I haven’t been to work since New Year’s Eve. It was a seriously needed break. I’m rested, I go back to hospital tomorrow for my 6.30am shift ready and rearing to go.

Well, actually no, not really.

I loved having some time to just focus on myself. I look upon tomorrow with dread. We will probably be short of staff, full to the brim with both medical and surgical patients and I’ll probably be in charge of the mess all by myself. And I will spend my day dealing with problems, most of them caused by other personnel but happen to land in my lap.

And that’s ok. Yes, I am a deputy charge nurse and it comes with the territory. However, apart from solving problems I am also pushing stretchers, making beds, passing out bedpans, answering call bells, doing checklists and all the other nursing paraphernalia. 

Could I refuse to do all the regular SRN stuff? Probably yes. But probably the reason why I’m an effective deputy is because I am not a boss, I’m a leader. 

This picture explains it well:

There are many deputies and charge-nurses who lock themselves up in the office and hardly know their staff’s names. I don’t want to be one of those. Also, my nursing skills are very much up to date and I would not want them to go to waste.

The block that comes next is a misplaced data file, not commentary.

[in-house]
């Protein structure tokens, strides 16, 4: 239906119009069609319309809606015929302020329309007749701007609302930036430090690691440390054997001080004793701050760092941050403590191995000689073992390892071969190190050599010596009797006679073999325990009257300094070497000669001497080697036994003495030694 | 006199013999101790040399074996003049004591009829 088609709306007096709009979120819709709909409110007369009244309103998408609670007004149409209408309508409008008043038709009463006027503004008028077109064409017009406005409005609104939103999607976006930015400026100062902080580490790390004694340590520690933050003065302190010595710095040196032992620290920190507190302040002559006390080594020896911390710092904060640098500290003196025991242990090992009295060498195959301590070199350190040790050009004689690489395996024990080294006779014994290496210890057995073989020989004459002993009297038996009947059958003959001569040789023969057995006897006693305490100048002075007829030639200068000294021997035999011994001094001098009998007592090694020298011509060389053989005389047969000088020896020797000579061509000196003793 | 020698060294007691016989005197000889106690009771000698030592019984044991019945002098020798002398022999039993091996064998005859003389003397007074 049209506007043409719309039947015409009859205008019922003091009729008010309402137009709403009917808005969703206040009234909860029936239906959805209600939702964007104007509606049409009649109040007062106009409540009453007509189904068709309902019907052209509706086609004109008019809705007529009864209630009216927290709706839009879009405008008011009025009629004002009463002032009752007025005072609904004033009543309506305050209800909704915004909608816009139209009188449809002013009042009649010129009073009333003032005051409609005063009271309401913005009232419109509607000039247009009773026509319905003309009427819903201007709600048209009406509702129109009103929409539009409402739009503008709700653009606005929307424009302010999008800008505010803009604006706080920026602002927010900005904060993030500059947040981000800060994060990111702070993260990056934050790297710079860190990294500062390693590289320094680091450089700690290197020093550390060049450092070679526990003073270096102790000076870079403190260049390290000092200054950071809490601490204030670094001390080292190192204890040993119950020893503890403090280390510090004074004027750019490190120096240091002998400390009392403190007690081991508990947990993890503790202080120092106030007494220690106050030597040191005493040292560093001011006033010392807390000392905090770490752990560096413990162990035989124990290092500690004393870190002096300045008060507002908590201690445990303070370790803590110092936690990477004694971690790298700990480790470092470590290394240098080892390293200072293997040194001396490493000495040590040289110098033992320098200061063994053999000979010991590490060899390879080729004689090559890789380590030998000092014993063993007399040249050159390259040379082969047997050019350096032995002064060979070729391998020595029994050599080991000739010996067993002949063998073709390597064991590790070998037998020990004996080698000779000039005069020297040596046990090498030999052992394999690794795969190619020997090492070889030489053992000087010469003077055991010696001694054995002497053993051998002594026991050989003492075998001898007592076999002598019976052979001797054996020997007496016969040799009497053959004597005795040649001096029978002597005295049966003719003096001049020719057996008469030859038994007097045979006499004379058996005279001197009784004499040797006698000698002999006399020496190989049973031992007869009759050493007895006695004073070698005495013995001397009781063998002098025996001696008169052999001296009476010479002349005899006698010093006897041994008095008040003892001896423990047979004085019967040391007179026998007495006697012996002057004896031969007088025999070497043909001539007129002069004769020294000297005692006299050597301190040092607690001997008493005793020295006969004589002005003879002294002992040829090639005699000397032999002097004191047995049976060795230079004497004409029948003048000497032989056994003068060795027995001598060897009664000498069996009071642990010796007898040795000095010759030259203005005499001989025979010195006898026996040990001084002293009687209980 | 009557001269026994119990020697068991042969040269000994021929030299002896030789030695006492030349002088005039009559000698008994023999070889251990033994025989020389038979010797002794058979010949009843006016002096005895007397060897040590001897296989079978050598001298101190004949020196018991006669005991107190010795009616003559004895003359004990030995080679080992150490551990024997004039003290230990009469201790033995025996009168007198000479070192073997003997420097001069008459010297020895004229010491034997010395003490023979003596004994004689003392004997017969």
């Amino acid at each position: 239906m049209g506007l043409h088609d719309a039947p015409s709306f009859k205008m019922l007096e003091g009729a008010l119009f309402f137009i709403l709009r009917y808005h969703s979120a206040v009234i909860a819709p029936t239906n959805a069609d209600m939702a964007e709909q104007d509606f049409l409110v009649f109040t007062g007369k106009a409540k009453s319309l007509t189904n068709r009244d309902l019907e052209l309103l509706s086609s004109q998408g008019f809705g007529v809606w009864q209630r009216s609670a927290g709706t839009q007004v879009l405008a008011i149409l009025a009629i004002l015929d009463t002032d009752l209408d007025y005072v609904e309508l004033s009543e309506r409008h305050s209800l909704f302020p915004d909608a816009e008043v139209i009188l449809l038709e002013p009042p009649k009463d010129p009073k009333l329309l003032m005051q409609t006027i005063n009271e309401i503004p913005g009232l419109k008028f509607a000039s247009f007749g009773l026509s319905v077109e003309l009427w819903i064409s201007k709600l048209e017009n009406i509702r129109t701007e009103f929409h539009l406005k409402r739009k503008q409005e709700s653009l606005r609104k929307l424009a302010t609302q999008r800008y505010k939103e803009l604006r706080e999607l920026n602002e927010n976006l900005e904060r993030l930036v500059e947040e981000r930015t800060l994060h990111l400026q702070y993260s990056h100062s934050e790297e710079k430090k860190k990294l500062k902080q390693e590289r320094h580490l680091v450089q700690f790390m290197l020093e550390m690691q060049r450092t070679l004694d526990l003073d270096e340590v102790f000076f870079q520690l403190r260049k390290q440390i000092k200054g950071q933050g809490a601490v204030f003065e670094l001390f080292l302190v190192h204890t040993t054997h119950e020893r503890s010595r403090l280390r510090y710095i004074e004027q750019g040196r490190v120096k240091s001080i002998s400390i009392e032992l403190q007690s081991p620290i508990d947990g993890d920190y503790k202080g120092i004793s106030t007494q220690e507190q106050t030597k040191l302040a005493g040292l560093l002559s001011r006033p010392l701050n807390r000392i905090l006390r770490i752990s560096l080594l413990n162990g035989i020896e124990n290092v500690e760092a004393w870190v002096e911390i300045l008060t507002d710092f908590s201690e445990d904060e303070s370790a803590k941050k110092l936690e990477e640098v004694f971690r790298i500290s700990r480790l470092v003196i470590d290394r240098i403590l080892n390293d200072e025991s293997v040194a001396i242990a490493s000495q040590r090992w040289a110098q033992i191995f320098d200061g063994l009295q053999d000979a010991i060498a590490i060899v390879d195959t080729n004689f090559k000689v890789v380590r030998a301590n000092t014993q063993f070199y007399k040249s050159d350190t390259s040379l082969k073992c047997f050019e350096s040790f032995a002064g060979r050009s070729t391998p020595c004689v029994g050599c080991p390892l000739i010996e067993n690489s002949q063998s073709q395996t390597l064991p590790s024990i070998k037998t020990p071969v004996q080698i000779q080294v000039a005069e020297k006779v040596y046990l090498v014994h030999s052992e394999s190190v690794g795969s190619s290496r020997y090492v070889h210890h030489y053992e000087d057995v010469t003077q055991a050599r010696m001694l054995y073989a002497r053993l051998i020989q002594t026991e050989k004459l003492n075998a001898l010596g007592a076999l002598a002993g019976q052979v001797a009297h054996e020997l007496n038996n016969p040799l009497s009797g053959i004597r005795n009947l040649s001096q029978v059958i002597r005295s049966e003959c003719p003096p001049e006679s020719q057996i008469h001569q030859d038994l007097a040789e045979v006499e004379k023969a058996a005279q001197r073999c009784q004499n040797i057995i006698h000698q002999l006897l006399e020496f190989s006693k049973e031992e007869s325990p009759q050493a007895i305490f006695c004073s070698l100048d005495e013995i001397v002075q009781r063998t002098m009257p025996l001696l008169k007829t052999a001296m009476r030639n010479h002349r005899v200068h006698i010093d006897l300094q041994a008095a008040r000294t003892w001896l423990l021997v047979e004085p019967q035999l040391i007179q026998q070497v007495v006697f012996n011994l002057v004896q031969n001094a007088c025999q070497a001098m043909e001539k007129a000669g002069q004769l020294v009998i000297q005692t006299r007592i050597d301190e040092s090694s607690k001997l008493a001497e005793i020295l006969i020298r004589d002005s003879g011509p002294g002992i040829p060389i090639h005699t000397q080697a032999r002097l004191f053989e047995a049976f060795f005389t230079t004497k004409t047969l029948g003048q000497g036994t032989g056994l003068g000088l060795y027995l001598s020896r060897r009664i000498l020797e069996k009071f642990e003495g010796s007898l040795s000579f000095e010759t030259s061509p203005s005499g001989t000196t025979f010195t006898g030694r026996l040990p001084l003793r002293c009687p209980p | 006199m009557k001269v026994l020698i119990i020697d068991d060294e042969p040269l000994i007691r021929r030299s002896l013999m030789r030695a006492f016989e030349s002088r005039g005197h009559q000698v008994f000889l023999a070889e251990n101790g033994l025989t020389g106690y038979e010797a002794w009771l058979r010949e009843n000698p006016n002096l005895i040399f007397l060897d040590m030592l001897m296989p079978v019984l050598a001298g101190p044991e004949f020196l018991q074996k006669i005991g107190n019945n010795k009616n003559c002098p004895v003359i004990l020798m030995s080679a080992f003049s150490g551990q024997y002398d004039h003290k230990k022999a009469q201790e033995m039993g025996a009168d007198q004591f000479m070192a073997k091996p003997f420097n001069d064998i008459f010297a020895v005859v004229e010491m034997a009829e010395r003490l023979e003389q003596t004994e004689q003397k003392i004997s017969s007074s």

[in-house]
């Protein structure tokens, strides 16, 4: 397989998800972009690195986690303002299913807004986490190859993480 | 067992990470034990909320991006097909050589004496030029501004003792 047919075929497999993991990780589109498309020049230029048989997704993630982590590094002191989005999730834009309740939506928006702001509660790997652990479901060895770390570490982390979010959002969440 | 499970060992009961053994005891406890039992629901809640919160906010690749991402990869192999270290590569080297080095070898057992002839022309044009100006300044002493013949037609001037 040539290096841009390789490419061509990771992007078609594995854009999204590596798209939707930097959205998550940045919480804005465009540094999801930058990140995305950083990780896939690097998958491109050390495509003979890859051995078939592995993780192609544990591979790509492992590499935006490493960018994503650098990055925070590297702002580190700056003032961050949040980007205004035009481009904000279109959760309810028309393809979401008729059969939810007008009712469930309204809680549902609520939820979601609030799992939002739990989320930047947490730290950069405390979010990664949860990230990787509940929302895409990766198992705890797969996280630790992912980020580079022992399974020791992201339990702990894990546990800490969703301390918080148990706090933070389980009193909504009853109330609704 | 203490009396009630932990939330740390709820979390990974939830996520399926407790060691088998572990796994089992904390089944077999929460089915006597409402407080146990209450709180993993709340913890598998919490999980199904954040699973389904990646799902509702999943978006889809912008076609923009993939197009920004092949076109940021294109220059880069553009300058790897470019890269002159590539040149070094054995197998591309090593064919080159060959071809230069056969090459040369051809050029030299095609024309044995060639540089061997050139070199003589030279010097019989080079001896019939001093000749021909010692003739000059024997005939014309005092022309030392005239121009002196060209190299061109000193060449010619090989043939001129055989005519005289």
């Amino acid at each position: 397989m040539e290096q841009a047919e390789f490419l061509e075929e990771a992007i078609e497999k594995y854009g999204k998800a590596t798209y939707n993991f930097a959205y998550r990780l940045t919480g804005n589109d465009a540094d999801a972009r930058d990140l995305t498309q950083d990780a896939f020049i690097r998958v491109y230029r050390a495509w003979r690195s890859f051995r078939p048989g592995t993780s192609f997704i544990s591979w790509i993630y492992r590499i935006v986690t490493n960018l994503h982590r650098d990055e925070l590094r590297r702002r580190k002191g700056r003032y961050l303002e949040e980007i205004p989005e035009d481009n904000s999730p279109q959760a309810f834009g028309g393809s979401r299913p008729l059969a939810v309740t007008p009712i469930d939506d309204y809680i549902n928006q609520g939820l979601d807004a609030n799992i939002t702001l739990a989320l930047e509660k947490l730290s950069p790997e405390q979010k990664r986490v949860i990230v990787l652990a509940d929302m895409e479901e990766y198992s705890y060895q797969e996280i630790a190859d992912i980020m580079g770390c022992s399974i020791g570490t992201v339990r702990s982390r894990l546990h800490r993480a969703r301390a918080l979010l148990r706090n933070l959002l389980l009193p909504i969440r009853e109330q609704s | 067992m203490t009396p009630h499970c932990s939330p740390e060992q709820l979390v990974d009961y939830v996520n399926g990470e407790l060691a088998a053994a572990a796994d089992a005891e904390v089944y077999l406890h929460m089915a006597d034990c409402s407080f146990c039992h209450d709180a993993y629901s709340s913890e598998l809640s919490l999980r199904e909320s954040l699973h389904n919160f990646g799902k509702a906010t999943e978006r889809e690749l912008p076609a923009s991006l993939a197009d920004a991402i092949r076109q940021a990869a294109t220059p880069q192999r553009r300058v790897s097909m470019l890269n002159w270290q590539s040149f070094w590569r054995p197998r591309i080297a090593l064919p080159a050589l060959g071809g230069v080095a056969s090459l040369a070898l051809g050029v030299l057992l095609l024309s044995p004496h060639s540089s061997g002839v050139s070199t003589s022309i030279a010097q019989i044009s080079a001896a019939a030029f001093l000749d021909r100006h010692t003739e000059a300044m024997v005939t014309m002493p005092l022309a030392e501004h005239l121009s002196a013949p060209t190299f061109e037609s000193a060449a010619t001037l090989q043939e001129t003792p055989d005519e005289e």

However this Christmas was really the pits. I was alone a lot. We had loads of medical problems and social problems with elderly patients. And at the apex of this chaos, I got rather ill. It was a really bad cold, I think I even had a little fever. I felt rotten and run down and my face was red and blotchy from the constant nose-blowing.

And I went to work anyway. Because someone else was on sick leave and another on regular leave and if I had called in sick, the managers would have to tell the person on leave to come in. And the guilt of that happening outweighed how awful my cold was. 

Probably whoever is reading this is thinking ‘what an idiot! She jeopardised her health for a colleague who probably doesn’t give a shit about her!’ And yes, you are totally right. It was a totally stupid thing to do, because apart from making myself worse, I could have potentially infected my colleagues and my patients. 

Thank God I am better now and had a lovely new year away from work. And in this past week, I had a serious think about my life. And I concluded that really and truly, as I take charge and steer my ward towards the most beneficial outcome, I should take the same charge with my life. It is hard to think of myself as more than a nurse…but I am many, many more things. 

Hence why my resolution is so personal. It is time to change focus. It is time to live for me, to give the due importance to those I really care about. Instead of spreading myself so thin, I will concentrate on giving my best self to those who actually deserve it. And for once I realise that that includes me, too.

I am Marie-Claire, the nurse.

 But first and foremost I am Marie-Claire.